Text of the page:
The theory, therefore, about why May is prosecuting Brexit in the way that she is – deceitfully and secretively negotiating the softest of Soft-Brexits, not in the wider interests of the British people and economy and honouring the Referendum result and her own 2017 Manifesto pledges, but in the narrow sectional interests of anti-Brexit Whitehall and pro-Remain Big-Business – at least appears plausible.

And it leads on to another, equally intriguing, one.

For two years, the Cameron and then May Governments have been excoriated for having failed to plan in advance for the possibility of a Leave vote in the EU referendum, for instructing officials not to prepare for one, and for not doing very much to plan its implementation for several months afterwards.

But what if we were all looking in the wrong direction, and Plan B was there all the time, hiding in plain sight? What if a contingency plan for a Leave vote was prepared, in secret, and the title of that contingency plan was: ‘Theresa May’? And prepared because it had been determined, at the deepest, innermost levels of the State, that whatever the Referendum result, even an 80:20 win for Leave, Britain’s exit from the EU could not be allowed to proceed?

May coronation July 2016 1On this theory, there was an intention that a Leave vote would never be honoured if it occurred, but muted, if not thwarted. So did Cameron assist by resigning to be conveniently replaced, in a rigged MPs-only coronation, by a Theresa May who, although a Remainer, had basically spent the entire campaign hiding behind the sofa, so that she was available and not too tainted by it when Cameron resigned?

A May who then proceeded, under the sway of, and with the full co-operation and support of, the equally pro-Remain, anti-Brexit Civil Service, backed up by a similarly inclined Big-Business and reliably on-message media, purposely to delay, dilute and diminish Brexit, including calling the unnecessary 2017 General Election? 

By writing, in concert with her closest confidantes only, a Manifesto whose contents even Cabinet Ministers were unaware of, and hardly saw before its launch? And then by deliberately throwing the election via a lacklustre campaign and crucial manifesto gaffe on long-term social care halfway through it, in order to weaken her own Commons majority and thus make it harder to get any pro-Brexit legislation through an anti-Brexit Parliament?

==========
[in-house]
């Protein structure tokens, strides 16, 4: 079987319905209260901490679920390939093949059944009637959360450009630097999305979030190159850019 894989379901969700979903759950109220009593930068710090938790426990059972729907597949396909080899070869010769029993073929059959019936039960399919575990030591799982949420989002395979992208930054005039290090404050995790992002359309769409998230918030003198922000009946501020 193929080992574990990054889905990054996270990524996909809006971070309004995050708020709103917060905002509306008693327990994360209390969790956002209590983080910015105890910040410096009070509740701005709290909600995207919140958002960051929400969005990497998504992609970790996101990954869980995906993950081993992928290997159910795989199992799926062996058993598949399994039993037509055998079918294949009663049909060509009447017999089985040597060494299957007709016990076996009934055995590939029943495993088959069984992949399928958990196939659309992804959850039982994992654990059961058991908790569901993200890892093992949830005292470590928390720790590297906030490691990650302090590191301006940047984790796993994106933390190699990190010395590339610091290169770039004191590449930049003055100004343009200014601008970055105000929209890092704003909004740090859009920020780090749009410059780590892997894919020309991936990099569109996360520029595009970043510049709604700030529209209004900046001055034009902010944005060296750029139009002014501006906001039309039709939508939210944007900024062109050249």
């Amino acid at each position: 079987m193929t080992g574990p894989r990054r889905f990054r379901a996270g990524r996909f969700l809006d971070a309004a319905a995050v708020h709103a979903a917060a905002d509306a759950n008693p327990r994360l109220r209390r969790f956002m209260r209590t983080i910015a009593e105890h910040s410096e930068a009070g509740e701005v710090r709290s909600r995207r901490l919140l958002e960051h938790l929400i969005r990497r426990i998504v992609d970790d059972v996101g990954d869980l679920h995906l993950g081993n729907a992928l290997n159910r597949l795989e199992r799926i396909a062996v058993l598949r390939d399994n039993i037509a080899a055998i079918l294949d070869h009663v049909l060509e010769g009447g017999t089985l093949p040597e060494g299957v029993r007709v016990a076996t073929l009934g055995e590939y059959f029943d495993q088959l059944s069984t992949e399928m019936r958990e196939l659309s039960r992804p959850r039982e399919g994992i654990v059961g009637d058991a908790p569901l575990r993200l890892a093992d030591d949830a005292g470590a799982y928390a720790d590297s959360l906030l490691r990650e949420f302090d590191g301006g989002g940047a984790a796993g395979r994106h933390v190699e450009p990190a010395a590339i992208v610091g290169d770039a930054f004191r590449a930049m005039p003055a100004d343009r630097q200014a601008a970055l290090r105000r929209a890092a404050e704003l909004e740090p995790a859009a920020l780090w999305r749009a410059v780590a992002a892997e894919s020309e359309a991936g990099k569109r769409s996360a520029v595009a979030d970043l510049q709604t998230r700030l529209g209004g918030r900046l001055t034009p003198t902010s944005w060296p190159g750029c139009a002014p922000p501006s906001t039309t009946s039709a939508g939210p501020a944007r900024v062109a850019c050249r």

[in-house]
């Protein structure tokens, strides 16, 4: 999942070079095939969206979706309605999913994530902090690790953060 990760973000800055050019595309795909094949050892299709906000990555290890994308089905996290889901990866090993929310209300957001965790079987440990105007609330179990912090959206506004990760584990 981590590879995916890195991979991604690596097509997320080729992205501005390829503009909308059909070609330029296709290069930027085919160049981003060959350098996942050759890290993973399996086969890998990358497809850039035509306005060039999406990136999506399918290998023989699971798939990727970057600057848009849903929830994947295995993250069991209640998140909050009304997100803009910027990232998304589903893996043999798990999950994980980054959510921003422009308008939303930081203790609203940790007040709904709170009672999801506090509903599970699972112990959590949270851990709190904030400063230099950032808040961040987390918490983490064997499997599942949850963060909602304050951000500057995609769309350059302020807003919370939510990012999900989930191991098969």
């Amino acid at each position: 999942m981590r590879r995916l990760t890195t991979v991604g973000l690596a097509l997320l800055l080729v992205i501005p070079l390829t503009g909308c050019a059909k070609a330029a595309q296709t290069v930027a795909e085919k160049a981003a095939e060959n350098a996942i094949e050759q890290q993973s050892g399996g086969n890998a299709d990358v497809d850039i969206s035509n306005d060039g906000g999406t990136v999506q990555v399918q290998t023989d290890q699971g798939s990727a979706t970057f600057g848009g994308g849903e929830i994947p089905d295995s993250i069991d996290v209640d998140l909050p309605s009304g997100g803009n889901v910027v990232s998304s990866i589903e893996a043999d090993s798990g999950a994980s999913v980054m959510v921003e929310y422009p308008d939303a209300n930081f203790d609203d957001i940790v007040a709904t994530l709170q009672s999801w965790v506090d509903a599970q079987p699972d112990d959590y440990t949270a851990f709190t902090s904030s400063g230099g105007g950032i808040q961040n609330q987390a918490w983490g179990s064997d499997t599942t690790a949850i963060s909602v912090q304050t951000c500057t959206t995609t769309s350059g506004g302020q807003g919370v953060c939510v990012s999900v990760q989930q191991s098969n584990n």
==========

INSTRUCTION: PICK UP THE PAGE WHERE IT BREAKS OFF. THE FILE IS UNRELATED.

Fanciful? Maybe. But we live in strange political times. Who would have thought, three and a half years ago, that in the Autumn of 2018 we would have a Prime Minister whom large parts of her party believe to be complete disaster, but is kept in place out of genuine fear of her being replaced by a 1970s Trotskyist throwback as Leader of the Opposition?

Thoroughly agree with this article? Vehemently disagree with it?

Scroll down to leave a comment

And follow A Libertarian Rebel on Twitter

Blueprint for a Peaceful, Legal, and Non-Violent Civic Resistance

How the Continuity-Remain Government’s and political class’ anti-democratic determination not to deliver the Brexit which 17.4 million voted for could be resisted and defeated

Note: this is the longer (and updated) version of the article originally published at The Conservative Woman on Saturday 11th August 2018 

Just after the 2016 EU Referendum, I speculated on Twitter that, despite the clear majority vote to leave, the overwhelmingly anti-Brexit ‘Liberal’-Elite, New-Class Establishment would not willingly respect and implement the electorate’s democratic decision without a fight, so that we might have to take to the streets, preferably non-violently, to achieve it.

In hindsight, even that pessimistic prediction was an under-estimation, but the revelations from Theresa May’s now infamous Chequers Summit, and developments since, serve only to exacerbate fears of an impending massive sell-out and a soft-Remain, Brexit-In-Name-Only, at the very least. In my view, even May conceding a second referendum, as the price of the EU’s agreeing a limited or even indefinite extension of Article 50, can’t be ruled out.